Woolf, Leach and Bowling also described using various strategies and techniques during tournaments. Most catfish anglers cut up shad, bluegill, skipjack or other small fish for bait and drift their lines within 4 feet of the bottom. The challenge is finding them. Once they are hooked, the fun begins.
Hatchell began traveling a variety of catfish circuits years ago with his father-in-law, Buddy Scott. He and partner, Adam Davis, have been successful; so far this season they have had a first place, a second, a third and two top five finishes.
“I really have to pay tribute to Buddy and thank him because he taught me everything he knows about the river,” Hatchell said.
Hatchell is another angler who said he competes because of the excitement in the challenge. “You are out there against people who are much more experienced, and it is just fun to go up against them. You also get to meet many good people up and down the river.”
While he simply enjoys traveling up and down the river competing, he does try to hit a few of the tournaments that pay good money. “It can really help offset costs if you win and recoup some of your investment,” he said.
Winston Wyatt, 65, of Westport, Ky., in Oldham County, is the current point leader in the Kentuckiana Catfish Tournament. He said that even for a one-day event, the costs can runs as high as $300.
He and partner, Billy Peabody, love to travel the catfish trails up and down the river. In Westport, there are usually three to four catfish tournaments a season, but they are really small with only 8 to 10 boats competing.
Wyatt said that the larger events were good for a community because of the amount of money the fishermen spent during them. He wouldn’t mind one of those bigger tournaments coming to his town.
That is exactly the kind of input newly appointed Oldham County Tourism Director Kim Buckler is looking for as she works out a new strategy for her county’s tourism department.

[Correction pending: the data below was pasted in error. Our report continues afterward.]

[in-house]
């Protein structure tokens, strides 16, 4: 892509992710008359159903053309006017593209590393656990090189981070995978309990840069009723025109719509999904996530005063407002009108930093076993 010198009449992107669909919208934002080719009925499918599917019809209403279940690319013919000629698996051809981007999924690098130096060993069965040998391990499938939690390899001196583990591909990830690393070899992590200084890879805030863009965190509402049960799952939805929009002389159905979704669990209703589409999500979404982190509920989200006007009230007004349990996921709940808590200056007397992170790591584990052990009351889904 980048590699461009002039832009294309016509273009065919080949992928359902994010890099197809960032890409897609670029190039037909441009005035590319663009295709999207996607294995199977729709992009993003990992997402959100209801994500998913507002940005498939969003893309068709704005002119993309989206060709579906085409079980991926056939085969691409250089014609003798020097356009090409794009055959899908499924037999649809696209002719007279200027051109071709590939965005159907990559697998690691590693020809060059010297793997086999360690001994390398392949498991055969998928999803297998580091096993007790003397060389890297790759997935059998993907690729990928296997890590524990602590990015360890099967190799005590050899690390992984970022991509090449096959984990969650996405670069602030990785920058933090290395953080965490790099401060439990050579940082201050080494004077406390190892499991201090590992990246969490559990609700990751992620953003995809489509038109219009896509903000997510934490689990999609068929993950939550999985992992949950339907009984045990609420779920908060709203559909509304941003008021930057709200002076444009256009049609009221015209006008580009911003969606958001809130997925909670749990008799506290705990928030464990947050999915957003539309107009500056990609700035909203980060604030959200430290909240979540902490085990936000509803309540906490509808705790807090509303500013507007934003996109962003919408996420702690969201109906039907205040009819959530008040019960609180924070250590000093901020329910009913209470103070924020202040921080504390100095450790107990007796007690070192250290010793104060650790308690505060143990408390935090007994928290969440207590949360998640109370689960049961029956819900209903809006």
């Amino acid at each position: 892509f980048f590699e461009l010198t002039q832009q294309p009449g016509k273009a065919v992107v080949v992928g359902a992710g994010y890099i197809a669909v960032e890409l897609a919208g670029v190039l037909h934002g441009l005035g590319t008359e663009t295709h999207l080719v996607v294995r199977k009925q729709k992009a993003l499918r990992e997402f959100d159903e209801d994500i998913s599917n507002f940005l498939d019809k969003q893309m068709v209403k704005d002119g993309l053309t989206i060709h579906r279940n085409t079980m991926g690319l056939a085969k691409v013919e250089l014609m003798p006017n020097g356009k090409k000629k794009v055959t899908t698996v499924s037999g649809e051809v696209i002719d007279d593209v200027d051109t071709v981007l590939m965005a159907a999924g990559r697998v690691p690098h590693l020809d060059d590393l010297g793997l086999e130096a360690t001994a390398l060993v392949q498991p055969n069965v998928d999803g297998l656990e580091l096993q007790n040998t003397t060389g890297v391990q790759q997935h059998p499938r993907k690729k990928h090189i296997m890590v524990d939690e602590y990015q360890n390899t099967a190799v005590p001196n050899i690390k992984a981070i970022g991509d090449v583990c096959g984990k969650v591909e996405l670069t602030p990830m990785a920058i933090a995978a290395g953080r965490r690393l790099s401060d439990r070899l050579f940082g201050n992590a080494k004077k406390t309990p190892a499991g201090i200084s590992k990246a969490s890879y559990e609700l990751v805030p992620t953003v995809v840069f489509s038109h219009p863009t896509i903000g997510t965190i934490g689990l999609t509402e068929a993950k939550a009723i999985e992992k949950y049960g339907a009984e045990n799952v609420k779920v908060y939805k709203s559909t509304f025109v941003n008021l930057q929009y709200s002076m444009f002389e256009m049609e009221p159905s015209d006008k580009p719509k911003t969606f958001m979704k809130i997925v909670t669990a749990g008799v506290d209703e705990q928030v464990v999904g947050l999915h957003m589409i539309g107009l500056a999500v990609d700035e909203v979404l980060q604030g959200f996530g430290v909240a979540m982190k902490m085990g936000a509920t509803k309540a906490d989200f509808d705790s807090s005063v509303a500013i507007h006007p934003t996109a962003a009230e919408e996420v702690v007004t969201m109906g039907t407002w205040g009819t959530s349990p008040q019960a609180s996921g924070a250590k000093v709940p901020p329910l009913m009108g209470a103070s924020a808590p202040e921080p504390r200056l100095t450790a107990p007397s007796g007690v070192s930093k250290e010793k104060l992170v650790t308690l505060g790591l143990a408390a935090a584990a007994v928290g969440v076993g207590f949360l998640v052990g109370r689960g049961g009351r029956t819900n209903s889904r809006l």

Beacher Woolf and Jeremy Leach

Photo provided

Beacher Woolf (left) and Jeremy Leach
prepare for the weigh-in during a
tournament held last year. A team score
is usually derived from the two-day
total weight of five fish.

“We want to find events already happening and help market them better to draw bigger crowds,” she said. “We would love to help increase the exposure for some of the small fishing tournaments like the ones in Westport to get them to grow.”
At the helm for only a month, she is working on a plan to put out a county-wide calendar of events for little-known things such as fishing tournaments and to increase marketing for those events. “Advertise it, and they will come,” she said. ‘Many events organizers don’t necessarily understand tourism and how our office can help them. They need to contact us.”
Shipman realized the value of marketing and how Madison’s leadership could help his annual event in the city. “I believe the new sports commission the city is working on could be a great thing,” he said. “With help from the city and other sponsors, we could double our participation next year as well.”
During the two-day 2007 Madison Sea Ark-Outdoor World-Suzuki World Classic, anglers will search the water for seven hours a day in hopes of catching the biggest catfish of the day. Last year, Bowling caught a 46-pound catfish, which helped him secure the victory. Anglers can catch a variety of catfish, including channel cats, blue cats and flatheads, but blue cats are usually bigger so most fishermen go after them.
Blue cats can go much bigger. Fisherman Pat Courtney of Madison said he recently caught a 68-pound catfish in the Ohio River. Shipman landed a 48-pounder during a recent tournament.
At the end of each day, five fish for each team are weighed, and the total of the five largest fish over the two days comprises the team score. The fish are then released back into the water to help preserve the ecosystem and to guarantee future catfish angling.

• For more information about the Madison World Classic or Catfish Masters of America, call Steve Shipman at (812) 866-2244 or visit: www.catfishmasteramerica.com. Visit Jeremy Leach’s website at: www.tanglingwithcatfish.com.